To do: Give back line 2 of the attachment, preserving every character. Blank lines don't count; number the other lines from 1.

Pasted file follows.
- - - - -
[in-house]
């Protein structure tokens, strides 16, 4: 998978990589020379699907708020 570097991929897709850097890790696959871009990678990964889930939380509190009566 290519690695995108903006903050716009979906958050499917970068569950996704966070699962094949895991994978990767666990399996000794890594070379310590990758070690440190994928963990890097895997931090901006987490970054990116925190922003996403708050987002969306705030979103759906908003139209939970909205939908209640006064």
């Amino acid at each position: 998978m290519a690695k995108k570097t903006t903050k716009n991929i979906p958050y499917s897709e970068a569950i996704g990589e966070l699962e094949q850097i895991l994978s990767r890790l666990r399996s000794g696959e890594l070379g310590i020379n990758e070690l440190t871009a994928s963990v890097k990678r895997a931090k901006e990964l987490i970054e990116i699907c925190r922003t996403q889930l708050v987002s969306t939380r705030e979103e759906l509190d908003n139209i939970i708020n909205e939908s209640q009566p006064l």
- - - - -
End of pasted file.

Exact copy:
């Protein structure tokens, strides 16, 4: 998978990589020379699907708020 570097991929897709850097890790696959871009990678990964889930939380509190009566 290519690695995108903006903050716009979906958050499917970068569950996704966070699962094949895991994978990767666990399996000794890594070379310590990758070690440190994928963990890097895997931090901006987490970054990116925190922003996403708050987002969306705030979103759906908003139209939970909205939908209640006064």